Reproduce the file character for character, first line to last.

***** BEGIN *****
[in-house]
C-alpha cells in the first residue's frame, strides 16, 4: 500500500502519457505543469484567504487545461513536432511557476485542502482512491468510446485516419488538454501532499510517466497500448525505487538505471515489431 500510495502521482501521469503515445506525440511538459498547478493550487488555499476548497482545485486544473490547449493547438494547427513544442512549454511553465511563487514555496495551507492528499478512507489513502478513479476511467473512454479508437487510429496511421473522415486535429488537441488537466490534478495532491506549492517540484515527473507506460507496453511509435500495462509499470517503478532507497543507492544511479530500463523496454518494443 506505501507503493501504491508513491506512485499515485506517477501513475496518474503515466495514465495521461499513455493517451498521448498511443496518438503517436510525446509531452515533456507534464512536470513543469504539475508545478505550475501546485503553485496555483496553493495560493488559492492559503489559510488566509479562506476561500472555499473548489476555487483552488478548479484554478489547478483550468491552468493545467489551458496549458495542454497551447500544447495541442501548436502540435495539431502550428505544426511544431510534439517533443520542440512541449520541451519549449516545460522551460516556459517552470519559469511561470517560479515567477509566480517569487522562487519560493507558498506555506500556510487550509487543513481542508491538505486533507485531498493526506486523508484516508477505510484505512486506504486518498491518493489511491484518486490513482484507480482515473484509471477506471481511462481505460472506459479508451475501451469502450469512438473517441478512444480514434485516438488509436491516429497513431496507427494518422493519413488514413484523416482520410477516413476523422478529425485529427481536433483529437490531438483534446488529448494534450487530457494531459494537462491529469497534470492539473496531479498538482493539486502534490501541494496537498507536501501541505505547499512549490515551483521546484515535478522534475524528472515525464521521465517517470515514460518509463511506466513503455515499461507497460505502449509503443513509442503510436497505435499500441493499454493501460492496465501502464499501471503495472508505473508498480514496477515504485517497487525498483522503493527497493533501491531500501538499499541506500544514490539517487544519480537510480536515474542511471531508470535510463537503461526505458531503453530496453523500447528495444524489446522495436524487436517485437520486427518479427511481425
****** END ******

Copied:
[in-house]
C-alpha cells in the first residue's frame, strides 16, 4: 500500500502519457505543469484567504487545461513536432511557476485542502482512491468510446485516419488538454501532499510517466497500448525505487538505471515489431 500510495502521482501521469503515445506525440511538459498547478493550487488555499476548497482545485486544473490547449493547438494547427513544442512549454511553465511563487514555496495551507492528499478512507489513502478513479476511467473512454479508437487510429496511421473522415486535429488537441488537466490534478495532491506549492517540484515527473507506460507496453511509435500495462509499470517503478532507497543507492544511479530500463523496454518494443 506505501507503493501504491508513491506512485499515485506517477501513475496518474503515466495514465495521461499513455493517451498521448498511443496518438503517436510525446509531452515533456507534464512536470513543469504539475508545478505550475501546485503553485496555483496553493495560493488559492492559503489559510488566509479562506476561500472555499473548489476555487483552488478548479484554478489547478483550468491552468493545467489551458496549458495542454497551447500544447495541442501548436502540435495539431502550428505544426511544431510534439517533443520542440512541449520541451519549449516545460522551460516556459517552470519559469511561470517560479515567477509566480517569487522562487519560493507558498506555506500556510487550509487543513481542508491538505486533507485531498493526506486523508484516508477505510484505512486506504486518498491518493489511491484518486490513482484507480482515473484509471477506471481511462481505460472506459479508451475501451469502450469512438473517441478512444480514434485516438488509436491516429497513431496507427494518422493519413488514413484523416482520410477516413476523422478529425485529427481536433483529437490531438483534446488529448494534450487530457494531459494537462491529469497534470492539473496531479498538482493539486502534490501541494496537498507536501501541505505547499512549490515551483521546484515535478522534475524528472515525464521521465517517470515514460518509463511506466513503455515499461507497460505502449509503443513509442503510436497505435499500441493499454493501460492496465501502464499501471503495472508505473508498480514496477515504485517497487525498483522503493527497493533501491531500501538499499541506500544514490539517487544519480537510480536515474542511471531508470535510463537503461526505458531503453530496453523500447528495444524489446522495436524487436517485437520486427518479427511481425